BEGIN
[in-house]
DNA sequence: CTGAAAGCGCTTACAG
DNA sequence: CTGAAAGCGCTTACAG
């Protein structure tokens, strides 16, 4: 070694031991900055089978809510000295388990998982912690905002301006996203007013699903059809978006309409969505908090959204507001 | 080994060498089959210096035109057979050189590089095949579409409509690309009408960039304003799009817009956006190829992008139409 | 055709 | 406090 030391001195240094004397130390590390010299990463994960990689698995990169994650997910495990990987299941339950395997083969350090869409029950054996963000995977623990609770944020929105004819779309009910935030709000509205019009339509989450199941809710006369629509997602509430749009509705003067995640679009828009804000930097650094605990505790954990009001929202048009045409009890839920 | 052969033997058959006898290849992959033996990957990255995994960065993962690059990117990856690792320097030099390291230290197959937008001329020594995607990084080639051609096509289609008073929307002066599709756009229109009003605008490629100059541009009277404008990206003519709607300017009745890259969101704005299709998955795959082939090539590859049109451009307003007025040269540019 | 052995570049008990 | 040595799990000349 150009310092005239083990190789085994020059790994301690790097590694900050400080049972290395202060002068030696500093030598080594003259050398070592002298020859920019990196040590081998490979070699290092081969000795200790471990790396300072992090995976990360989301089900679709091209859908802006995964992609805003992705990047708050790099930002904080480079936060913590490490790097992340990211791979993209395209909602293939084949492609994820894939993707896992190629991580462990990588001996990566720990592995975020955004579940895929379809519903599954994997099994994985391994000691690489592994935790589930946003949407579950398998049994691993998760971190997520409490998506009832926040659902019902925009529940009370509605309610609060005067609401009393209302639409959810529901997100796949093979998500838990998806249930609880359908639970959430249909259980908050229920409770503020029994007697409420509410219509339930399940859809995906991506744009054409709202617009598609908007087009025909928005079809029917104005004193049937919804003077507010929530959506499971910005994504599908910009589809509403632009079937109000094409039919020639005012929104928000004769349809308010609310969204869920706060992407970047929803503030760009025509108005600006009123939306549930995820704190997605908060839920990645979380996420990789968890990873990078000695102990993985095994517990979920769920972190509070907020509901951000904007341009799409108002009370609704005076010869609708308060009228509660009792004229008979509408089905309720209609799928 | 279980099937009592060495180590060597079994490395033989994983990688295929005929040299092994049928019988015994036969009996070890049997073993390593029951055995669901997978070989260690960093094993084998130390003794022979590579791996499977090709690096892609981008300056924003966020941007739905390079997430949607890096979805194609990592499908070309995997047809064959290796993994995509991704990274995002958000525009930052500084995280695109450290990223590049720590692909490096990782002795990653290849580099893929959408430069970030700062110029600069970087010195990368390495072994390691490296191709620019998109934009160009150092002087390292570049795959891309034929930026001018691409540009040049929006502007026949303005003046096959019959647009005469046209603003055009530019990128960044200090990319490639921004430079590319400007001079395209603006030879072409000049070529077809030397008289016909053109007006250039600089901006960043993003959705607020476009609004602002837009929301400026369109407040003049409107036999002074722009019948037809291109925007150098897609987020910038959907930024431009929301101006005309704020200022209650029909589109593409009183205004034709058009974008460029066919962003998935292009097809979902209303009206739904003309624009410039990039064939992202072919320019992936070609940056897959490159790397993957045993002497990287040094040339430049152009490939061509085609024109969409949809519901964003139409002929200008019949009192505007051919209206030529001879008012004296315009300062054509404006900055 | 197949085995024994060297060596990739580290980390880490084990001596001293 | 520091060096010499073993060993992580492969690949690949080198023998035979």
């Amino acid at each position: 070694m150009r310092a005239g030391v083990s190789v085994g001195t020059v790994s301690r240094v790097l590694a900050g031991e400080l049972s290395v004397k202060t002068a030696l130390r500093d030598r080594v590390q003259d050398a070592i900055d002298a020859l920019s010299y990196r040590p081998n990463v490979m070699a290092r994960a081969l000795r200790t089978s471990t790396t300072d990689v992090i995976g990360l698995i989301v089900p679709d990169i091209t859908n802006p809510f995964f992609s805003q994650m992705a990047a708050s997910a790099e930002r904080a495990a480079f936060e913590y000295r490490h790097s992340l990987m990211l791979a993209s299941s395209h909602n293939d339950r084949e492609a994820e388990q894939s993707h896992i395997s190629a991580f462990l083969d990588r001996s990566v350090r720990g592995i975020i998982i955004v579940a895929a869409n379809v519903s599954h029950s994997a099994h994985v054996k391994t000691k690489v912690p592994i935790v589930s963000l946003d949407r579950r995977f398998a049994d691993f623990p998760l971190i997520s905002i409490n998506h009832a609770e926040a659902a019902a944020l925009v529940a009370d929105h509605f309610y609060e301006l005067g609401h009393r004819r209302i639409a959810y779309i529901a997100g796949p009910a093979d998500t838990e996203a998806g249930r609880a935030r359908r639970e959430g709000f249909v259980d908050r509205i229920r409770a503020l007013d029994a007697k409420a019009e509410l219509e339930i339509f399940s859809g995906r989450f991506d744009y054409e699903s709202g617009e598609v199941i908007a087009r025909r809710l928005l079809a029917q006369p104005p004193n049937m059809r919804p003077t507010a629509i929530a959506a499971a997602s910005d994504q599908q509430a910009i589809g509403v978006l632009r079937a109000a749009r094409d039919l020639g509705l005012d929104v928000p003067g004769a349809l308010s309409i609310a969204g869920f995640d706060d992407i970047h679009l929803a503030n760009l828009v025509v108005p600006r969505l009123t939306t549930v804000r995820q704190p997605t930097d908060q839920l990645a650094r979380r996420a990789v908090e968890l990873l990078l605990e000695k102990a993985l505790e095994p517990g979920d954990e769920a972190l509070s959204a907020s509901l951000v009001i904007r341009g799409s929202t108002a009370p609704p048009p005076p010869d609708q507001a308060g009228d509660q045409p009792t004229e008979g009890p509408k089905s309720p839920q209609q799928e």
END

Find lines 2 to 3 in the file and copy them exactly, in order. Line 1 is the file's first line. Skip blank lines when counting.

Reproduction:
DNA sequence: CTGAAAGCGCTTACAG
DNA sequence: CTGAAAGCGCTTACAG